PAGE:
Results 1-6of 6 Reviews
Charleston, South Carolina
February 28, 2011
January 19, 2011
From journal A Young Couple Goes to Charleston
Durham, North Carolina
July 28, 2005
From journal After a Year of Living in Charleston, SC
September 11, 2004
There was an old house on Queen Street in Charleston. The home was one of the last noncommercial buildings on the street. It had a dog that belonged to nobody, but called the porch home. Finally, the family sold their home to a group who wanted it for a restaurant. They moved, but the little dog stayed. He stayed through the construction and stayed as the new restaurant opened. He became kind of the dog host for the restaurant and became part of the place. The porch, you see belonged to him. Sadly he died, but his spirit lives on. Poogan was his name and today the restaurant bears his name.
The story is a good one. The place is an old house that is now in the center of things. It's all about southern hospitality and good, low-country food.
There are several rooms you can eat in, or you can eat outside on Poogan's famous porch.
This is a good place for down-home, low-country food. I had the She Crab Soup and it was delicious. I also had the Gumbo and it too was worth coming back for. Breana loves the bread here and we all dug into the desserts. I had a piece of real Key Lime Pie and it was outstanding. We left full and very happy.
I like Poogan's a lot. The staff is on top of things and friendly. The food is outstanding and unique to this region of our country. The place is pleasant and who can resist the great story that goes along with this place?!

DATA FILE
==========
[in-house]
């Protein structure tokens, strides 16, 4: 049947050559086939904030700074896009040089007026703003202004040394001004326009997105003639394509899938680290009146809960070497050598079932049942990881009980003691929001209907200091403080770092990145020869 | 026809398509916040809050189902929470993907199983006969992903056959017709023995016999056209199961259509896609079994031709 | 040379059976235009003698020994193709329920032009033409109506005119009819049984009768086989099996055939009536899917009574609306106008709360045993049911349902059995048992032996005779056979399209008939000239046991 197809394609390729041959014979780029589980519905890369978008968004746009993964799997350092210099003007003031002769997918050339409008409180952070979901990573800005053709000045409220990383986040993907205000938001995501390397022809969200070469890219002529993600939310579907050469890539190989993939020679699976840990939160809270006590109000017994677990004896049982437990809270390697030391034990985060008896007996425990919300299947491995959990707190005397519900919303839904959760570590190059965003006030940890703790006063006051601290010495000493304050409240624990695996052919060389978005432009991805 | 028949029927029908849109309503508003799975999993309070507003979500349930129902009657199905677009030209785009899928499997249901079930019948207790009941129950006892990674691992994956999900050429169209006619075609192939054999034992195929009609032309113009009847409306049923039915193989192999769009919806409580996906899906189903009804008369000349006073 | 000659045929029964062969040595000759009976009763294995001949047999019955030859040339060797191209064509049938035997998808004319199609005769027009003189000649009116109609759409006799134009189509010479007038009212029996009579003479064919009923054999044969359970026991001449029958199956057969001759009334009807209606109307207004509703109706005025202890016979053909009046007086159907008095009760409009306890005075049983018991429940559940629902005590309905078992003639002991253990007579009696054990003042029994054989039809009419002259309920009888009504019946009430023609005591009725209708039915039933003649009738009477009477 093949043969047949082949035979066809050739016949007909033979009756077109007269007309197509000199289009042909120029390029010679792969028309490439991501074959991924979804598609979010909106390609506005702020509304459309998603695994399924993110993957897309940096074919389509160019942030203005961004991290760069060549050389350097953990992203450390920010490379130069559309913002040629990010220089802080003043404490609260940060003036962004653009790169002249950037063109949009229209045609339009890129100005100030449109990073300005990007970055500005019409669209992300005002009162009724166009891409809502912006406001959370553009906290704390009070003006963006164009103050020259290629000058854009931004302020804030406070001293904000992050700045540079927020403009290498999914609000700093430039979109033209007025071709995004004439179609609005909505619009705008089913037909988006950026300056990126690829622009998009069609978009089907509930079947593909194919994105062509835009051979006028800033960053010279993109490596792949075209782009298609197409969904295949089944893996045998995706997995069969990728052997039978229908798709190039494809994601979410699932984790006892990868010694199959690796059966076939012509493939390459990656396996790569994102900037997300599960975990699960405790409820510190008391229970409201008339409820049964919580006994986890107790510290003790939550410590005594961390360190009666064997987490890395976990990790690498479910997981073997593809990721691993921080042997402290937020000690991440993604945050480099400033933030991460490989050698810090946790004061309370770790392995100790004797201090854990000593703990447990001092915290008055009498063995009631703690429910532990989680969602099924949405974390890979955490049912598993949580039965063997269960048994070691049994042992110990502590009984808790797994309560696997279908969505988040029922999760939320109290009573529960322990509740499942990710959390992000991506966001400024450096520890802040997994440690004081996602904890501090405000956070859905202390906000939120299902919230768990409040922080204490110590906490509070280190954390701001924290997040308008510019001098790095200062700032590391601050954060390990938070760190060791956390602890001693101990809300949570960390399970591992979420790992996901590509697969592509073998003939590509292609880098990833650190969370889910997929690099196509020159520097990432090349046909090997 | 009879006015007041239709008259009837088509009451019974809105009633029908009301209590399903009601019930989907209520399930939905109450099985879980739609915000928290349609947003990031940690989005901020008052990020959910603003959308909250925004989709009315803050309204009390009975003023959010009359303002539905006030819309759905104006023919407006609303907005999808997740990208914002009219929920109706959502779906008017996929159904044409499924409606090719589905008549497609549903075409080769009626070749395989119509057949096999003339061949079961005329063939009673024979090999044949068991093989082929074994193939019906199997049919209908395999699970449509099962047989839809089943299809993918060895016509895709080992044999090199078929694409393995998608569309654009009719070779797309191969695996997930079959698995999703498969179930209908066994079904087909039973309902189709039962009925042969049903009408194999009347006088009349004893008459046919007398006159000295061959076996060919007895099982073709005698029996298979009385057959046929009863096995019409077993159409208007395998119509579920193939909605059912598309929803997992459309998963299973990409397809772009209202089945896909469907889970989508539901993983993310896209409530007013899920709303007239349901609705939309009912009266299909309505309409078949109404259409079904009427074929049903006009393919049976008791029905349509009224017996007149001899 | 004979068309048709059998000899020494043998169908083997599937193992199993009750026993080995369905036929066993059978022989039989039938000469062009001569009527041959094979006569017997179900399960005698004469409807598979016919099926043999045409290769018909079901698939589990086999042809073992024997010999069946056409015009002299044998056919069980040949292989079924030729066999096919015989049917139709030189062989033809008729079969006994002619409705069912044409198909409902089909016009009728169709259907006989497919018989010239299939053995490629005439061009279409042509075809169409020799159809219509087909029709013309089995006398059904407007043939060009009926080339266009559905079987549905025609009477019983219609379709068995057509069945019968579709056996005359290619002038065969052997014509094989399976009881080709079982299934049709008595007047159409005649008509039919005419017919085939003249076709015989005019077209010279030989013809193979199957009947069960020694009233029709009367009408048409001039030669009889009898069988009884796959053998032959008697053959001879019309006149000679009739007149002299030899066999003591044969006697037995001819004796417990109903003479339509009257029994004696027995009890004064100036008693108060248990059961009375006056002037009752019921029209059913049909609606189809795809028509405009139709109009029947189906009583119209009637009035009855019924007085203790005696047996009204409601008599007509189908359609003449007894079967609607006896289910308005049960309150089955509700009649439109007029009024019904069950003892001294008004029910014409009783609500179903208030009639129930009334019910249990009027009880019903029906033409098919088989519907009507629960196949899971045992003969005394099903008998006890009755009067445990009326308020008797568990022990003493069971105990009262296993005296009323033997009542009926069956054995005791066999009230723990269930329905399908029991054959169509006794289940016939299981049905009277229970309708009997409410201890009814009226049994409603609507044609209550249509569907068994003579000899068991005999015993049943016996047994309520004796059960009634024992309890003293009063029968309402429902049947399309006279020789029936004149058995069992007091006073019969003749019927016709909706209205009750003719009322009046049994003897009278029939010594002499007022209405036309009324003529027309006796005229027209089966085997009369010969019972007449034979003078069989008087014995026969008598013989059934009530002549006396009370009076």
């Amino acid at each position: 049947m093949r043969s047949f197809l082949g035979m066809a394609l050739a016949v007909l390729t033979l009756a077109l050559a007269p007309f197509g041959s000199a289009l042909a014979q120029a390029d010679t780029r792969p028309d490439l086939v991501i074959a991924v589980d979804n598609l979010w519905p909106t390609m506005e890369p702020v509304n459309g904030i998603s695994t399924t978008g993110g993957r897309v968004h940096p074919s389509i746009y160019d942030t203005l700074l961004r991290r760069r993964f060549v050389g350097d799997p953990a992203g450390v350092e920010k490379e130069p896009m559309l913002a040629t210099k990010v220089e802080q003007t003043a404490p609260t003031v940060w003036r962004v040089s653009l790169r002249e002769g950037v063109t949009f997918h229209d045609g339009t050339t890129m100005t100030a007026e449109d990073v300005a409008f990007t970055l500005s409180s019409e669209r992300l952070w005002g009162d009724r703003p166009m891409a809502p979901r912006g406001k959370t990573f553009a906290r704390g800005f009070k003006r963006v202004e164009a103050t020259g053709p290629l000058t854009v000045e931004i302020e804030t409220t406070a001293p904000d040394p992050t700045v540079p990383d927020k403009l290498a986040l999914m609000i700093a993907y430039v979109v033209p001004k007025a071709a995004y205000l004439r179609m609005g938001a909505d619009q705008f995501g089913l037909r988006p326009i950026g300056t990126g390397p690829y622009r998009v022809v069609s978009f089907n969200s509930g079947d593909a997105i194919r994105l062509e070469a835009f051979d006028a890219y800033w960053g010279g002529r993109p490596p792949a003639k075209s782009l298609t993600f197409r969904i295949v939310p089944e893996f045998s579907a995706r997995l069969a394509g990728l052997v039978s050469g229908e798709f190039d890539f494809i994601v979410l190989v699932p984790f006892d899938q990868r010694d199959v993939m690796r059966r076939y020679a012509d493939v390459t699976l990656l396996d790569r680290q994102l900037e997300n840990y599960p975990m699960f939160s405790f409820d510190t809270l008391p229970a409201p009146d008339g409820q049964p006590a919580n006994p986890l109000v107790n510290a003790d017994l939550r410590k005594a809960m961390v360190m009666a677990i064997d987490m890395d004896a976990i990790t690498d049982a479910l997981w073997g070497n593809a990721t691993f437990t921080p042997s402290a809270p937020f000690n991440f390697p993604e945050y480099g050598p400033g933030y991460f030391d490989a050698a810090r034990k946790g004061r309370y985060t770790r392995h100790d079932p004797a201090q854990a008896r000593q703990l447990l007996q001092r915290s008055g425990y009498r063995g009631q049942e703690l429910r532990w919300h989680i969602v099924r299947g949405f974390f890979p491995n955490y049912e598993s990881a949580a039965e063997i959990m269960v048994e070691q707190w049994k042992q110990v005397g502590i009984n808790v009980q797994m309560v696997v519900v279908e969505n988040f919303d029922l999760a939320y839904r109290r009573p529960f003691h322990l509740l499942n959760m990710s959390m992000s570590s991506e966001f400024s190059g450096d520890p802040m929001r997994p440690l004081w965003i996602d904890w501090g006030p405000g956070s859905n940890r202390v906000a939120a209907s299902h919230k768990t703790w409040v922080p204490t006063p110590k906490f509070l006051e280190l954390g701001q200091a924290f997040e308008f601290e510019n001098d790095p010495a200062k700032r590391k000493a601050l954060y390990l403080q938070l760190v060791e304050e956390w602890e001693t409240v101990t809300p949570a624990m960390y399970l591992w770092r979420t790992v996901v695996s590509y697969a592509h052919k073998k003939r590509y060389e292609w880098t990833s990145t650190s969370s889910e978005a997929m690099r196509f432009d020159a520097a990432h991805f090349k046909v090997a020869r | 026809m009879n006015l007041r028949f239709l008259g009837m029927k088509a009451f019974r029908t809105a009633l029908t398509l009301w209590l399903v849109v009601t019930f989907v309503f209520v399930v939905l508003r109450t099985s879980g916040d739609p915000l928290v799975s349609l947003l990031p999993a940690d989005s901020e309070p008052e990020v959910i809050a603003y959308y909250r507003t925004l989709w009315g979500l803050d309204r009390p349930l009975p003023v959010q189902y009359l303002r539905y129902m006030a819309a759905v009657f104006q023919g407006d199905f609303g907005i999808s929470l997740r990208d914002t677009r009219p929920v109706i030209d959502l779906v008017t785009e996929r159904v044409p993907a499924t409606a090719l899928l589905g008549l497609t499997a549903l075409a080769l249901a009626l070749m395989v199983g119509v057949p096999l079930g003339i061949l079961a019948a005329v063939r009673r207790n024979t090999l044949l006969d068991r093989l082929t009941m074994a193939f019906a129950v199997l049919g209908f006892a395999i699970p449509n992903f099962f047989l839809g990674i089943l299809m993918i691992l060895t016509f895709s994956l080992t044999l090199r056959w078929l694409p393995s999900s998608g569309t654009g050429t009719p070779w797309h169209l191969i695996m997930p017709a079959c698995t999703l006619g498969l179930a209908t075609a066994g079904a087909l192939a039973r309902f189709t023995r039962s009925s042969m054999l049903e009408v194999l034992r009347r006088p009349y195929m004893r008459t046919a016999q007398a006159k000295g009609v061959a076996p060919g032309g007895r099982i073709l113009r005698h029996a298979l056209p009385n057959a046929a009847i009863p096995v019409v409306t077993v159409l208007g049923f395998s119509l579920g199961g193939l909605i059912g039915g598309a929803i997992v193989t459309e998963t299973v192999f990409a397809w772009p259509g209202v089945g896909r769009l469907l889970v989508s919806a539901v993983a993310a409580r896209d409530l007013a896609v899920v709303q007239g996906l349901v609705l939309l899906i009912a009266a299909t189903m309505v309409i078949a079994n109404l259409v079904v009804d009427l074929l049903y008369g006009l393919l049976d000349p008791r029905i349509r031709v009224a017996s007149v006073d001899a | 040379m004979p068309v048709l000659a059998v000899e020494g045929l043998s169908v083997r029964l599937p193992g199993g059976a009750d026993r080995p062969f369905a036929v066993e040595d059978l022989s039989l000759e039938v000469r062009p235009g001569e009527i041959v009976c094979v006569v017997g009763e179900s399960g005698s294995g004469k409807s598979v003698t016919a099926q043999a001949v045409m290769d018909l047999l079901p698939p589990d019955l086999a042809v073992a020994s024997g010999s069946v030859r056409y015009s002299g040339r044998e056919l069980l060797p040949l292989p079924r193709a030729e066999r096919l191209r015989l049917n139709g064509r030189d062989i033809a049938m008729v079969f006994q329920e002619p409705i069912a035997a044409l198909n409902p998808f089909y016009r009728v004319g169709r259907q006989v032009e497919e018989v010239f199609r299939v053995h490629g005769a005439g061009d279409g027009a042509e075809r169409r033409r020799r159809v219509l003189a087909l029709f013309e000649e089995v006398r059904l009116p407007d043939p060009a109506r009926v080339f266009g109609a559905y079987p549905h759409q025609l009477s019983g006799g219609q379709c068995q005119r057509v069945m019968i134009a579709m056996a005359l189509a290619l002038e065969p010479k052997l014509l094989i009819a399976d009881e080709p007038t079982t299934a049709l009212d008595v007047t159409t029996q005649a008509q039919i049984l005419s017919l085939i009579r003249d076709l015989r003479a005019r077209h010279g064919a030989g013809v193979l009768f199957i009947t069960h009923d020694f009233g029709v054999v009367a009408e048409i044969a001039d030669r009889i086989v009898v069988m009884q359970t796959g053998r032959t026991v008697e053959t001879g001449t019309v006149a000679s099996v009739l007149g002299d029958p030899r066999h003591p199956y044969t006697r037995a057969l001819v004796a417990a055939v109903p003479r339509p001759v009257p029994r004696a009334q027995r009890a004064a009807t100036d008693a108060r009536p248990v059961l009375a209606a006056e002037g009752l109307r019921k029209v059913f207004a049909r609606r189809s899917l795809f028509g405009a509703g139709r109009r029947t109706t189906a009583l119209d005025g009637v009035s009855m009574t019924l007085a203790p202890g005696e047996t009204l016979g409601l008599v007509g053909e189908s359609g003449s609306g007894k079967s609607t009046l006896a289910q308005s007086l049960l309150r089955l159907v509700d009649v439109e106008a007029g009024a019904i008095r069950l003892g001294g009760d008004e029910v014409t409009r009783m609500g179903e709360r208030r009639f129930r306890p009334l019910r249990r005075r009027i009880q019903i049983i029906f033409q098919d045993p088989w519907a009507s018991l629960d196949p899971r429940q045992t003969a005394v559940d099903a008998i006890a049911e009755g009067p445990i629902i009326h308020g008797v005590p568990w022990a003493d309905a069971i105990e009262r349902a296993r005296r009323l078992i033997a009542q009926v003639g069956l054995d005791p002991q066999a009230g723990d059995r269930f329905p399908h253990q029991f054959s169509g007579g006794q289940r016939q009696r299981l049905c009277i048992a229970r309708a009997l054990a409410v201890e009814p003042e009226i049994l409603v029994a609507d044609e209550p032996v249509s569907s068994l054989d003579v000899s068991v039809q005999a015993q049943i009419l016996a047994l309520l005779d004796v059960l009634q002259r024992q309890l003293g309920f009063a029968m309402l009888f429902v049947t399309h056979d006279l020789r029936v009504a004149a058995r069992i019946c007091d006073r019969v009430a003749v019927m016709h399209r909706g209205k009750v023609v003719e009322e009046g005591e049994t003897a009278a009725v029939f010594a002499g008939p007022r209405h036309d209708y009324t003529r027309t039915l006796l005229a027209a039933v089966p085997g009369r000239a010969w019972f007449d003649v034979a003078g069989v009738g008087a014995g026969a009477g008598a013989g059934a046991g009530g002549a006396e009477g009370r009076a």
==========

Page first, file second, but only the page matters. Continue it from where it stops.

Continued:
From journal Fourth of July, Charleston Style
by Mary Dickinson
May 15, 2004
We were cheerfully greeted in the entry hall of this 1880s townhouse and led past the formal dining room in the former front parlor, through the dark but elaborately decorated bar in the center of the house and out to the beautiful sun parlor in the rear of the house. All the tables were set with white cotton table clothes, white napkins, silver ware and sparkling crystal water glasses. There was an elegant formal fireplace in the room. Four sets of arched French doors allowed a view of a brick patio surrounded by tropical vegetation where more tables were available.
Low Country shrimp salad, $8.95, Carolina crab cakes, $8.95 or Calabash seafood platter, $8.95 looked good but I decided to settle for Albertha's she-crab soup, an award-winning Charleston tradition, laced with sherry, $4.95 a bowl. Bob ordered the special of the day, Southern fried pork chops, mashed potatoes, gravy and collard greens, $7.95.
The soup was elegantly served in a bowl with a lip and was creamy and delicious with bits of crab meat. Bob was served a generous portion of batter dipped pork chops. The mashed potatoes were freshly made from real potatoes and the collard greens were delicately spiced. A thick delicious biscuit with butter was served before the meal. We broke our usual tradition of no dessert and shared a delicious piece of chocolate cake with fudge filling, $4.95.
Zoe, an old spinster schoolteacher, who once lived there and now haunts the place, was written up on the back of the menu and is featured in the Charleston Ghost Tour, but we didn't see her.
From journal Charleston is Charming
April 3, 2001
From journal Charleston,A Friendly Old City